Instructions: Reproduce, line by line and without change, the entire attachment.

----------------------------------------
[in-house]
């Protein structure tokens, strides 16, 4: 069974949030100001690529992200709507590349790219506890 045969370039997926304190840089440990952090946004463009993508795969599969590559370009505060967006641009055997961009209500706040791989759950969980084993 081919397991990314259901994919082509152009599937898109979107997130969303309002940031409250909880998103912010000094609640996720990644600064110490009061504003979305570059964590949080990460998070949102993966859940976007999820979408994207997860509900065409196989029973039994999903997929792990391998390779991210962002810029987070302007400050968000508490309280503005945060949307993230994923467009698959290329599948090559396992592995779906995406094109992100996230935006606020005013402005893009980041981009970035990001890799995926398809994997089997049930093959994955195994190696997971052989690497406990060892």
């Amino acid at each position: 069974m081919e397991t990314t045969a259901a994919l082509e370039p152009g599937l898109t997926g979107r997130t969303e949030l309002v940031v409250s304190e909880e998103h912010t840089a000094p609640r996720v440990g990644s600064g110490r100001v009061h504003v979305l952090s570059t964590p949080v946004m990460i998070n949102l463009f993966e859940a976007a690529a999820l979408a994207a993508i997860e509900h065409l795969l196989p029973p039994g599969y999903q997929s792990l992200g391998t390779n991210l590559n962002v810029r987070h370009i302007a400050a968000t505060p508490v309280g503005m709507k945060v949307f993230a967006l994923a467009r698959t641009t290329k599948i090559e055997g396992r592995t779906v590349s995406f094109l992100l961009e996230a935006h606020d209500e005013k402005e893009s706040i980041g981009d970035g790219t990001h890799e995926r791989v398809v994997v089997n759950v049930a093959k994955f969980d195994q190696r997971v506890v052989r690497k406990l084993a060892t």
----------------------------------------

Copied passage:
[in-house]
């Protein structure tokens, strides 16, 4: 069974949030100001690529992200709507590349790219506890 045969370039997926304190840089440990952090946004463009993508795969599969590559370009505060967006641009055997961009209500706040791989759950969980084993 081919397991990314259901994919082509152009599937898109979107997130969303309002940031409250909880998103912010000094609640996720990644600064110490009061504003979305570059964590949080990460998070949102993966859940976007999820979408994207997860509900065409196989029973039994999903997929792990391998390779991210962002810029987070302007400050968000508490309280503005945060949307993230994923467009698959290329599948090559396992592995779906995406094109992100996230935006606020005013402005893009980041981009970035990001890799995926398809994997089997049930093959994955195994190696997971052989690497406990060892």
């Amino acid at each position: 069974m081919e397991t990314t045969a259901a994919l082509e370039p152009g599937l898109t997926g979107r997130t969303e949030l309002v940031v409250s304190e909880e998103h912010t840089a000094p609640r996720v440990g990644s600064g110490r100001v009061h504003v979305l952090s570059t964590p949080v946004m990460i998070n949102l463009f993966e859940a976007a690529a999820l979408a994207a993508i997860e509900h065409l795969l196989p029973p039994g599969y999903q997929s792990l992200g391998t390779n991210l590559n962002v810029r987070h370009i302007a400050a968000t505060p508490v309280g503005m709507k945060v949307f993230a967006l994923a467009r698959t641009t290329k599948i090559e055997g396992r592995t779906v590349s995406f094109l992100l961009e996230a935006h606020d209500e005013k402005e893009s706040i980041g981009d970035g790219t990001h890799e995926r791989v398809v994997v089997n759950v049930a093959k994955f969980d195994q190696r997971v506890v052989r690497k406990l084993a060892t």